Saturday, April 19, 2008

The Irish Music Industry : Challenges & Opportunities

Ireland now attracts every major international music act and is regarded as a major market for bands. This is obviously fantastic for music fans as there's a massive range of high quality concerts happening every week. For instance, if I was in Ireland in May I'd be going to see Iron & Wine on the 11th, Dinosaur Jr. on the 12th, The Hold Steady on the 13th and The National on the 14th. Also playing on the 13th are Yeasayer and Black Mountain. The following week you've got Broken Social Scene and then it's the weekend of Springsteen with him playing three nights in the RDS. That's a hell of a line-up and would be difficult to match anywhere in the world.

So that would add up to 8 concerts in 14 days. That's a lot of music and not much else for two weeks. Granted, not every week is quite so loaded but it's clear from looking through Ticketmaster it wouldn't be too difficult to find a good concert to go to during the week if you wanted. What is key from the list of concerts I've listed is the lack of any Irish acts. I'm not saying that they're not playing but that it is very difficult for new Irish bands to find a venue for a gig and attract people to it.

Especially if one of the major markets that they need to be attracting (me, the typical music obsessive) are already going to see 8 bands in 14 days. I'd like to think I have some semblance of a social life that would prohibit me from extending that run of concerts any further so the idea of going to another concert of a band I don't really know is not going to be very tempting. Especially if I have to pay because those concerts are going to hit the wallet pretty hard.

So ignoring the music obsessives for now, look at the rest of the concert-goers. If they were fans of all the bands listed, they might pick out the ones they really want to see and go to maybe 2 or 3. If they're going to turn down a band that they know and like because it would be too many concerts, again how are new Irish bands going to attract them. At the moment, they're not.

The reason for this is that at the moment there is no organised Irish independent music scene. The focus is so international now that people are probably more likely to hear of a band from Ohio than Kilkenny. But the independent/underground scene is the most important scene worldwide. By independent/underground I mean not the mainstream so it includes all of the bands that I listed above, probably excluding Springsteen. So it's clear that these are the concerts that will sell out and that attract the regular concert goer. The mainstream is becoming such a negative place for most music fans who are sick of the manufactured acts that inhabit it. If you look at it, nowadays most bands get known by their live shows and online buzz. It's clearly not beyond the reach of the Irish music industry to do this when there is such talent in the country. There are some amazing bands and musicians in the country who I will continue to feature on this blog. The people are there, they're going to all these international concerts which is brilliant but they'd be just as willing to go to see Irish bands if they were given a push in the right direction.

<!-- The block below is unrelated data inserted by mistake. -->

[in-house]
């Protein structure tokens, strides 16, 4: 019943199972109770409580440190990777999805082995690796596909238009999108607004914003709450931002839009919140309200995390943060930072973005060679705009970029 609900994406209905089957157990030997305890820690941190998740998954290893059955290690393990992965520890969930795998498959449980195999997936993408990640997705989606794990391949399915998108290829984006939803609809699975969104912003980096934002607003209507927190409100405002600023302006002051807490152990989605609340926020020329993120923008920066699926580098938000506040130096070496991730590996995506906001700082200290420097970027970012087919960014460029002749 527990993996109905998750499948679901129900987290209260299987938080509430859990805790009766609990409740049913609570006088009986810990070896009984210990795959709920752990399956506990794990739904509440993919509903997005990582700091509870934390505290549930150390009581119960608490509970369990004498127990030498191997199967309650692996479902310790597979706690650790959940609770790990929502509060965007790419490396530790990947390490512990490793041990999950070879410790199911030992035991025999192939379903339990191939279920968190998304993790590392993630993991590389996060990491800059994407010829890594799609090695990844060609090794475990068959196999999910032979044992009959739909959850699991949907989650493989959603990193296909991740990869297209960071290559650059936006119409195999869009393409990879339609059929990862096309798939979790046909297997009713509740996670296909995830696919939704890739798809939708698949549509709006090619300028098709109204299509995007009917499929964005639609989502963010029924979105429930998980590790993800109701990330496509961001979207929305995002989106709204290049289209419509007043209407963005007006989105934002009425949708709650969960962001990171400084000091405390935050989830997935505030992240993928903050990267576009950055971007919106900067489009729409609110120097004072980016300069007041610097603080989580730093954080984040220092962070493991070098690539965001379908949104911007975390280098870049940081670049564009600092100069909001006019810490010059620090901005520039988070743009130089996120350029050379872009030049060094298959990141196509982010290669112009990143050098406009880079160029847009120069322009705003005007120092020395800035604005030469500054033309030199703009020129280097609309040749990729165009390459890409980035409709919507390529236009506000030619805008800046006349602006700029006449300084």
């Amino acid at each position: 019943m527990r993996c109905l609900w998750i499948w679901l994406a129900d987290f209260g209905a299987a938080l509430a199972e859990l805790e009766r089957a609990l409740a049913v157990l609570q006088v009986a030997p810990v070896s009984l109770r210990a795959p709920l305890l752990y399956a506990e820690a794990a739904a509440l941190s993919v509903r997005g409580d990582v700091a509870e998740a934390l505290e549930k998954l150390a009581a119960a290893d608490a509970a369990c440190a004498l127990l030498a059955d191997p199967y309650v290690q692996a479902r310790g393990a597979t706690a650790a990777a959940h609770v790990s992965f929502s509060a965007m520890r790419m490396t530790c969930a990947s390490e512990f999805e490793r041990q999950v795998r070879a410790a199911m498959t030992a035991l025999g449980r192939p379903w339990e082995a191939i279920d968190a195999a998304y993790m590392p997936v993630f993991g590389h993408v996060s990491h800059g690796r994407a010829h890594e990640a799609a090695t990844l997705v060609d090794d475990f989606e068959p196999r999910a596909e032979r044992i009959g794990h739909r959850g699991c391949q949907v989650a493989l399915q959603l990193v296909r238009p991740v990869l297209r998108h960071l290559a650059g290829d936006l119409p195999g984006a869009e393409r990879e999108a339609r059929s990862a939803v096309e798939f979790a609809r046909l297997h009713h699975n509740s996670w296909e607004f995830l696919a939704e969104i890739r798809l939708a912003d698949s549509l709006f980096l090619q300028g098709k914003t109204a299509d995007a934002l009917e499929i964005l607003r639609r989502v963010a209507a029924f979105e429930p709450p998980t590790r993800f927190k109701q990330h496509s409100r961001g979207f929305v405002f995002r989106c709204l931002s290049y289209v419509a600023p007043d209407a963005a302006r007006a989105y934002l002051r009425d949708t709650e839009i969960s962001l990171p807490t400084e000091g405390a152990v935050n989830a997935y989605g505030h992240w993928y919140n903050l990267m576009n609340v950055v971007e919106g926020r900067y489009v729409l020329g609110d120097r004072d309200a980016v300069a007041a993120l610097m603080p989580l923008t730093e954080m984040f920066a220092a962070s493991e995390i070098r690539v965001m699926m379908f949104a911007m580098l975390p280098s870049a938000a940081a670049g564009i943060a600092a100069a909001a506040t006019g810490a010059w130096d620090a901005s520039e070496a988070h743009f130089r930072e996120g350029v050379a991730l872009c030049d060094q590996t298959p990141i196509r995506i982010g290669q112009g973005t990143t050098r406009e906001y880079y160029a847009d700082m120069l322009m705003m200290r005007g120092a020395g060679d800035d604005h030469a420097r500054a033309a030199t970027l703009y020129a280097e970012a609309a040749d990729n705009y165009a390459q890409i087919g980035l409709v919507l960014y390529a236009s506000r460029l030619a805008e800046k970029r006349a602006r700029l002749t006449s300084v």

For me, there is a clear gap for a record label or another organisation to come along and position themselves as the leaders of the Irish independent music scene. People say that record companies are dead and in a lot of cases they are. But I think that people want to be part of a scene, they want to be part of a community of music fans. In my opinion, the key word for the music industry in the future is 'community'. If a record label can create a community around it's bands and come up with some new and innovative ways of getting music to the people then they will be successful. Ireland isn't that big and word of mouth is king. It's probably this more than anything that is bringing any new bands to the attention of the general Irish public. This should be harnessed and centred around one organisation or label and allow people to say that that is the place to go to hear the best of Irish music. Play free concerts in colleges but get them to sign up to the website for tickets beforehand so they are linked in, have an exciting website, give away music in some of the record shops around the country. If a label is doing this for all it's bands and the bands are talented enough and willing to work hard enough, I think that people will go to the concerts and buy the cds. The international and the local music scenes can co-exist in a far more balanced manner than is currently the case.

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